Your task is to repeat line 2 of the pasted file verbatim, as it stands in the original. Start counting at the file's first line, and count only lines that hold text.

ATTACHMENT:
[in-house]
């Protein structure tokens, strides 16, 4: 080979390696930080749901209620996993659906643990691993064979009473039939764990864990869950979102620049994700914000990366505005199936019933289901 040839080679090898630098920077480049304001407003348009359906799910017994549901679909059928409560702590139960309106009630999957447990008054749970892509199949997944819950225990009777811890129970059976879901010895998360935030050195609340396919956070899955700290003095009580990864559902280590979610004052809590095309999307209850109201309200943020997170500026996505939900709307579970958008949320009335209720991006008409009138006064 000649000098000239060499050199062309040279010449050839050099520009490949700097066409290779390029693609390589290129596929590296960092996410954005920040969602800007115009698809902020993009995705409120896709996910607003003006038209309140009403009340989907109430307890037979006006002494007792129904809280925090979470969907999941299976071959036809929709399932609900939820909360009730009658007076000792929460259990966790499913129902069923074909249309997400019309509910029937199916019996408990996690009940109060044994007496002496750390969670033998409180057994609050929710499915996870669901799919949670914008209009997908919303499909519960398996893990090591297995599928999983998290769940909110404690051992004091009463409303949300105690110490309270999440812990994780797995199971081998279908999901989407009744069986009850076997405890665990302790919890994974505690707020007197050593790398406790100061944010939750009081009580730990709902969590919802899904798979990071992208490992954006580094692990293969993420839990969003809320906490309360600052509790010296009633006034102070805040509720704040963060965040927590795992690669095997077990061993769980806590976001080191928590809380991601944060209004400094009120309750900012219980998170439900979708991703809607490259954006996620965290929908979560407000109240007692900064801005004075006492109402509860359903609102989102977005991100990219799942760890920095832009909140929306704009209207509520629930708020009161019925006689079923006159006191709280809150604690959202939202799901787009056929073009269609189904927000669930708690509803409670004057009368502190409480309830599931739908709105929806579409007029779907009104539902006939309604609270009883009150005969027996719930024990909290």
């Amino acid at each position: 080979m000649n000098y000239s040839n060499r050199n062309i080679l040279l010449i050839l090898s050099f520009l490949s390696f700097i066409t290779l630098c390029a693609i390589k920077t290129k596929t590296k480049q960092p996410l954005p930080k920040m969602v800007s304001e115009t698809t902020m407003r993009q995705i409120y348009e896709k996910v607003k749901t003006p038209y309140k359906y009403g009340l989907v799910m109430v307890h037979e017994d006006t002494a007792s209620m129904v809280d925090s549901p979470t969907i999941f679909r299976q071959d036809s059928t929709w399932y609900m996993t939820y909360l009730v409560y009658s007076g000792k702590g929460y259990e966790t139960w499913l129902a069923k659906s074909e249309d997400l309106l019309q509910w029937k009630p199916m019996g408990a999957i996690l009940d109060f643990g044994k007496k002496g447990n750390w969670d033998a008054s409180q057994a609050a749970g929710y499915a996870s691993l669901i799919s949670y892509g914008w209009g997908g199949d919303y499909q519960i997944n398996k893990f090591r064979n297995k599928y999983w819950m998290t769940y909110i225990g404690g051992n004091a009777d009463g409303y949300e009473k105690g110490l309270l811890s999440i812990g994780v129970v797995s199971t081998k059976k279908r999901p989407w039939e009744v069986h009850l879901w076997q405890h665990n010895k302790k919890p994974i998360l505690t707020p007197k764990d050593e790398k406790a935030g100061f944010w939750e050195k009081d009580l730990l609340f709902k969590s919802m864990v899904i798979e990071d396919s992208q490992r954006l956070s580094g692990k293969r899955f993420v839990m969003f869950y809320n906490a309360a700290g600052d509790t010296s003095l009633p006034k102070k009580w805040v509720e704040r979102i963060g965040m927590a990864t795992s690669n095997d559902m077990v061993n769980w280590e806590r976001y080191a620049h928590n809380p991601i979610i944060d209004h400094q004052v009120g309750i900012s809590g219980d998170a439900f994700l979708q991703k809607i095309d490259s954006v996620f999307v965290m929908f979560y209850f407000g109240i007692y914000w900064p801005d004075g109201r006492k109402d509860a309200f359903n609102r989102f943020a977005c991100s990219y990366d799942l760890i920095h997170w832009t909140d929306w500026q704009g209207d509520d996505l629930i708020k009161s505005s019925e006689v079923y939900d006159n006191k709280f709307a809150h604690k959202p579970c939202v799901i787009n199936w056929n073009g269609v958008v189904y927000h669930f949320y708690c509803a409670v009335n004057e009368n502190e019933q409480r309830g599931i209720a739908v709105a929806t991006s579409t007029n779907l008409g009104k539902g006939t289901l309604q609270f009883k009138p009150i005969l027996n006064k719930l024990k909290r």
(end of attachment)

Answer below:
């Protein structure tokens, strides 16, 4: 080979390696930080749901209620996993659906643990691993064979009473039939764990864990869950979102620049994700914000990366505005199936019933289901 040839080679090898630098920077480049304001407003348009359906799910017994549901679909059928409560702590139960309106009630999957447990008054749970892509199949997944819950225990009777811890129970059976879901010895998360935030050195609340396919956070899955700290003095009580990864559902280590979610004052809590095309999307209850109201309200943020997170500026996505939900709307579970958008949320009335209720991006008409009138006064 000649000098000239060499050199062309040279010449050839050099520009490949700097066409290779390029693609390589290129596929590296960092996410954005920040969602800007115009698809902020993009995705409120896709996910607003003006038209309140009403009340989907109430307890037979006006002494007792129904809280925090979470969907999941299976071959036809929709399932609900939820909360009730009658007076000792929460259990966790499913129902069923074909249309997400019309509910029937199916019996408990996690009940109060044994007496002496750390969670033998409180057994609050929710499915996870669901799919949670914008209009997908919303499909519960398996893990090591297995599928999983998290769940909110404690051992004091009463409303949300105690110490309270999440812990994780797995199971081998279908999901989407009744069986009850076997405890665990302790919890994974505690707020007197050593790398406790100061944010939750009081009580730990709902969590919802899904798979990071992208490992954006580094692990293969993420839990969003809320906490309360600052509790010296009633006034102070805040509720704040963060965040927590795992690669095997077990061993769980806590976001080191928590809380991601944060209004400094009120309750900012219980998170439900979708991703809607490259954006996620965290929908979560407000109240007692900064801005004075006492109402509860359903609102989102977005991100990219799942760890920095832009909140929306704009209207509520629930708020009161019925006689079923006159006191709280809150604690959202939202799901787009056929073009269609189904927000669930708690509803409670004057009368502190409480309830599931739908709105929806579409007029779907009104539902006939309604609270009883009150005969027996719930024990909290």